Juno and the Paycock (1949)

Juno and the Paycock (1949)




Critic Consensus: No consensus yet.

Juno and the Paycock Photos

Movie Info

Alfred Hitchcock's second talkie was a surprisingly static adaptation of the Sean O'Casey stage drama Juno and the Paycock. Set during the Irish "troubles" of the early 1920s, the film focuses on the trials and tribulations of a typical Dublin tenement family. Sara Allgood is brilliant as family matriarch Juno Boyle, who must contend with her bibulous, braggadocio husband, Captain Jack Boyle (Edward Chapman), known as the "paycock" because he always struts around like he owns the world. As Captain Jack carouses with his drinking buddy Joxer Daly (Sydney Morgan), Juno tries to keep her family together, a task that proves harder with each passing day, especially when daughter Mary (Kathleen O'Regan) is impregnated by her irresponsible boyfriend. Things take a tragic turn when Juno's weakling son Johnny (John Laurie), a member of the IRA, is shot as an informer by his own comrades. Sara Allgood's scenes after the death of her son are absolutely heart-wrenching, offering ample compensation for Hitchcock's plodding direction and the hopelessly hammy performance by Edward Chapman. Many of the supporting actors were drawn from the ranks of Dublin's Abbey Players, notably Barry Fitzgerald, making his film debut as The Orator. Juno and the Paycock was adapted for the screen by Hitchcock and his wife Alma Reville.
Classics , Drama , Mystery & Suspense
Directed By:
Written By:
In Theaters:
British Instructional Films


Sara Allgood
as Juno Boyle
Edward Chapman
as Captain Boyle
Sydney Morgan
as Joxer Daly
John Longden
as Charles Bentham
Kathleen O'Regan
as Mary Boyle
John Loder
as Bentham
John Laurie
as Johnny Boyle
Donald Calthrop
as Needle Nugent
Maire O'Neill
as Maisie Madigan
Dave Morris
as Jerry Devine
Dennis Wyndham
as Mobilizer
Show More Cast

Critic Reviews for Juno and the Paycock

All Critics (11) | Top Critics (3)

Three-quarters of the film is just photographed stage play -- excellently photographed, but slow in action.

Full Review… | March 25, 2009
Top Critic

By its failure to blend the two poles of drama the film resolves itself into virtually two plays.

Full Review… | March 24, 2006
New York Times
Top Critic

A fairly deadly case of canned theater that's pretty close to what Hitchcock many years later would refer to as 'photographs of people talking.'

Full Review… | December 31, 1999
Chicago Reader
Top Critic

It had nothing to do with cinema, Hitchcock himself had said of his adaptation of Sean O'Casey play, though it's well acted by Sara Allgood and the rest of the ensemble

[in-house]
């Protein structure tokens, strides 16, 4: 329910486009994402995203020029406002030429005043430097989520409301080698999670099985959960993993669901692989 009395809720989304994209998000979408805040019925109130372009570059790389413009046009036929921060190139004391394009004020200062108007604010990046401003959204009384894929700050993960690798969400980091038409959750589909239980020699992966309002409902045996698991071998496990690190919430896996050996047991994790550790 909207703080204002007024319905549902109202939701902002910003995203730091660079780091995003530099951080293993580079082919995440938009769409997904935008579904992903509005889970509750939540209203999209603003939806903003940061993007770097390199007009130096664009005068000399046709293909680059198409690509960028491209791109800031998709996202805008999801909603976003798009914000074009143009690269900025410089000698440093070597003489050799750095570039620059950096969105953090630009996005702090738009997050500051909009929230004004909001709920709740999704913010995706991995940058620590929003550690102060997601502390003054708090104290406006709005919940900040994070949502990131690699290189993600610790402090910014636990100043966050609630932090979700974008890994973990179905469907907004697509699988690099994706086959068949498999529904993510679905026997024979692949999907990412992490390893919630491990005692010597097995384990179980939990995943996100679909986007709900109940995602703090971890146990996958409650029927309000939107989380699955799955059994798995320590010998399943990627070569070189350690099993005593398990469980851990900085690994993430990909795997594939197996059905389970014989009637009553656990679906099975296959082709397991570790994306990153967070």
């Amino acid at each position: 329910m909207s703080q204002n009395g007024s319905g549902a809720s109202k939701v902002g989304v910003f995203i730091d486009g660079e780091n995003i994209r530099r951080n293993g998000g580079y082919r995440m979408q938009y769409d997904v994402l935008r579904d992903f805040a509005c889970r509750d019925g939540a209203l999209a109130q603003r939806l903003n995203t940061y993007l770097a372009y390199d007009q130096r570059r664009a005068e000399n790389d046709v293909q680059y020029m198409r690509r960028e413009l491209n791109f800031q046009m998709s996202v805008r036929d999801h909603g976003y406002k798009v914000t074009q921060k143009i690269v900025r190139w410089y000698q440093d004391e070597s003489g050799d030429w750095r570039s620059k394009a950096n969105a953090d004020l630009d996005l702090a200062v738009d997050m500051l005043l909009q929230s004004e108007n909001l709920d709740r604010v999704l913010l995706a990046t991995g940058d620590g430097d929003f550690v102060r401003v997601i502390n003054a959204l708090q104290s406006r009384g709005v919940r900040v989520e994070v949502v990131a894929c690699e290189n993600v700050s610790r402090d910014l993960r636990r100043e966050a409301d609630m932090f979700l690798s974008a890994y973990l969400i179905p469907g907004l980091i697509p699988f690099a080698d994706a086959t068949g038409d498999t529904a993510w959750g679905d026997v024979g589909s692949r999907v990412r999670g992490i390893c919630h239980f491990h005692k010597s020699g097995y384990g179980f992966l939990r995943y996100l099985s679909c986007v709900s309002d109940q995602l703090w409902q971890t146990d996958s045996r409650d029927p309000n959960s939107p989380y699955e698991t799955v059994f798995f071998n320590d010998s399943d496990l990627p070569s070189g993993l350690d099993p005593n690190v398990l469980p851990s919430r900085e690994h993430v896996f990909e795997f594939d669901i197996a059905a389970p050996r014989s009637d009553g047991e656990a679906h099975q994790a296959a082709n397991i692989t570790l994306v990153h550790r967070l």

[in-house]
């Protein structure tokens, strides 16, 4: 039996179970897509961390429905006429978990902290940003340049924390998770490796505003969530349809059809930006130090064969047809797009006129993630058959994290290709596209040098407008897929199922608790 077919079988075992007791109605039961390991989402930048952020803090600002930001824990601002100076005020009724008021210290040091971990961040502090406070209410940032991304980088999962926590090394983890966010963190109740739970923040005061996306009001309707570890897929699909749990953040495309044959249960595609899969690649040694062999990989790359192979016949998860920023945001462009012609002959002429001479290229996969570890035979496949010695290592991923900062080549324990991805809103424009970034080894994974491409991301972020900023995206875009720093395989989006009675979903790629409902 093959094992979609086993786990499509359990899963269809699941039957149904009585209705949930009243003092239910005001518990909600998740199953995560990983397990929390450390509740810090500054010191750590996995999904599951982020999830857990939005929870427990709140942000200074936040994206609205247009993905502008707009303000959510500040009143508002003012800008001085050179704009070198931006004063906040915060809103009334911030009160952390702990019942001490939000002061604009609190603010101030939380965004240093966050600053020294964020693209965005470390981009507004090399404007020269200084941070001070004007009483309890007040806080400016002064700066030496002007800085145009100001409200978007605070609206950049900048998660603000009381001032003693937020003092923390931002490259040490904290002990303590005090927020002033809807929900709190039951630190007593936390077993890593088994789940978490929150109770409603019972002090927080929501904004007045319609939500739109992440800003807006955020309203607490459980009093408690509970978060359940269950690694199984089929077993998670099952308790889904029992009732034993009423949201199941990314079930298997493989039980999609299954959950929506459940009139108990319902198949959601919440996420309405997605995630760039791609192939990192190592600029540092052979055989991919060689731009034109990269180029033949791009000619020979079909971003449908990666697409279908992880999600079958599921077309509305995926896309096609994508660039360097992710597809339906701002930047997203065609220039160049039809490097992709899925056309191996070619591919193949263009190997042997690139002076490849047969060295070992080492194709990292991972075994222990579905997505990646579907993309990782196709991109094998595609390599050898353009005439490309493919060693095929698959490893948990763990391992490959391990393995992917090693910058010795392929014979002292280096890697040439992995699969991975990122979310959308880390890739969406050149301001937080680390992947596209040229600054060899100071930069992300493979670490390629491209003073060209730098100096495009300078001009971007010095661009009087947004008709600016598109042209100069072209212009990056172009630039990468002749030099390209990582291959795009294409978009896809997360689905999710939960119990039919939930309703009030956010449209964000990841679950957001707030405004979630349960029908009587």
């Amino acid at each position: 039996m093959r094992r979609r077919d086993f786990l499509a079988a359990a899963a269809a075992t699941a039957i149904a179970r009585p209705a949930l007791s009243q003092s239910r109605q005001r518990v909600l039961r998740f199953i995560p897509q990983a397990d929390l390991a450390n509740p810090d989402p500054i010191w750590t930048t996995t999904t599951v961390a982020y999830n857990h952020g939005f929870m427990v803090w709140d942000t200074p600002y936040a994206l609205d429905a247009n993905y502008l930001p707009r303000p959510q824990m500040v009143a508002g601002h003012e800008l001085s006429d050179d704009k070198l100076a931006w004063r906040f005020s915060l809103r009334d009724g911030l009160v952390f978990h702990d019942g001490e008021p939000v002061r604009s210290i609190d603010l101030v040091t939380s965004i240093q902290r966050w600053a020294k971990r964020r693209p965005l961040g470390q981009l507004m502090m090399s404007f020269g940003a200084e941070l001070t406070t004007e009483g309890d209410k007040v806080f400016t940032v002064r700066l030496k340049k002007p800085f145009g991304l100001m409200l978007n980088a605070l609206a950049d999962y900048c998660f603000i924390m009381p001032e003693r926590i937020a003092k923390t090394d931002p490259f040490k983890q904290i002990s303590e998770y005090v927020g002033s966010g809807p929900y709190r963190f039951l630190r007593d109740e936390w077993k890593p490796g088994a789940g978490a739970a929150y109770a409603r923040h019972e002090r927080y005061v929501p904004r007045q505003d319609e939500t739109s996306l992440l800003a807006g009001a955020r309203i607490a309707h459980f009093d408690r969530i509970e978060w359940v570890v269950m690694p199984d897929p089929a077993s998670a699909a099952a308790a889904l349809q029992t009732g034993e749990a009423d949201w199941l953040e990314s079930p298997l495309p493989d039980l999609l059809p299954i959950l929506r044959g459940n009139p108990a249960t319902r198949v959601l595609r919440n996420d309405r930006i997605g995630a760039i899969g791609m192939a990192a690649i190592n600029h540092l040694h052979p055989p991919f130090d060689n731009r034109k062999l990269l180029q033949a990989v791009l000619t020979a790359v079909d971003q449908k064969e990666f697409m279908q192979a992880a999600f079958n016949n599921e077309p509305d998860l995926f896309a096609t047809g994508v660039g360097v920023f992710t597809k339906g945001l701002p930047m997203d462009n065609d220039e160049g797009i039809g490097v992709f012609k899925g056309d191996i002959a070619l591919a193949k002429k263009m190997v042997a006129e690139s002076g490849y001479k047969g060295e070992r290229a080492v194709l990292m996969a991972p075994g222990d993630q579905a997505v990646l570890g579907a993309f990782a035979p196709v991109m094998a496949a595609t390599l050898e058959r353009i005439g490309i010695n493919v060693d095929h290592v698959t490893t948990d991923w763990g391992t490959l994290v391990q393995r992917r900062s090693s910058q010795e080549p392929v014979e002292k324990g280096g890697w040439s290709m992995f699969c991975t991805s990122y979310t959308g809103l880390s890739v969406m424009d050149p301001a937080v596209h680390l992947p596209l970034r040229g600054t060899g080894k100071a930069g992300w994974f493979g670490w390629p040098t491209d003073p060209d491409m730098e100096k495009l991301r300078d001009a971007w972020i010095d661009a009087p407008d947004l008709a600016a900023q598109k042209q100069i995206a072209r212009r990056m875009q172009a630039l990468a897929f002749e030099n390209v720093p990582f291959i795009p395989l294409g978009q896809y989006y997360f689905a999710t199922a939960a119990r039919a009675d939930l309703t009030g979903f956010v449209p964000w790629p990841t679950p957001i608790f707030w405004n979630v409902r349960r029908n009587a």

Full Review… | November 13, 2012

Though well photographed, the action is incredibly slow for Hitchcock.

Full Review… | March 20, 2012
TV Guide

A faithful Casey adaptation, but one that's stagebound and lackluster.

Full Review… | March 16, 2010
Ozus' World Movie Reviews

Audience Reviews for Juno and the Paycock

This film is often noted for the fact that it is just plain slow, mainly because it is shot like a stage-play, and it is fairly true. Hitchcock took a successful play, and just shot it with very little in the way of interest or speed that the director is more commonly associated with. Quite frankly, Hitchcock's earlier British films tend not to be the kind of thing people usually think of when they hear his name. I think near the end of his time working in the British system his films became the kind of thing people think of though...this film is a dull and uninteresting (and plain) adaptation of a play, and I'm sure as a play it was far more interesting.

Ken Scheck
Ken Scheck

It's rather boring, simple, and lacking. It's not Hitchcock's best work. The story is alright but not too interesting. There are decent parts, a slow ending, but overall it's a bit hard to sit through.

Wes Shad
Wes Shad

This is one of Hitchcock's early efforts, and, I believe, his second "talkie". It's also a very atypical effort in that it is a human drama based on an acclaimed play concerning the trials and tribulations of an average Dublin tenemant family during Ireland's "troubles" in the early 1920s. That it covers material different from what Hitch would later become a master at makes it kinda interesting, if only to see how he would handle things. Well, apparently this film is a close adaptation, but that doesn't mean that it really works. In all honesty, this film is a real drag. It's boring, unengaging, and reminded me a lot (to an extent) of Angela's Ashes, only not as good and harder to sit through. It also feels far longer than it is. Sara Allgood gives a decent performance, and holds everything together, but everyone else falls short. On top of that, the sound quality is pretty bad (the kinks hadn't been worked out yet) and that, combined with the thick accents of some of the performers makes it really difficult to discern what is going on at times. Visually the film is at least sort of interesting, with a bulk of the film being a series of static medium shots, sometimes done in long takes. Aside from that though, the film isn't really innovative or captivating. I don't really recommend it unless you are a completist or have a big fascination with early "talkies".

Chris Weber
Chris Weber

Super Reviewer

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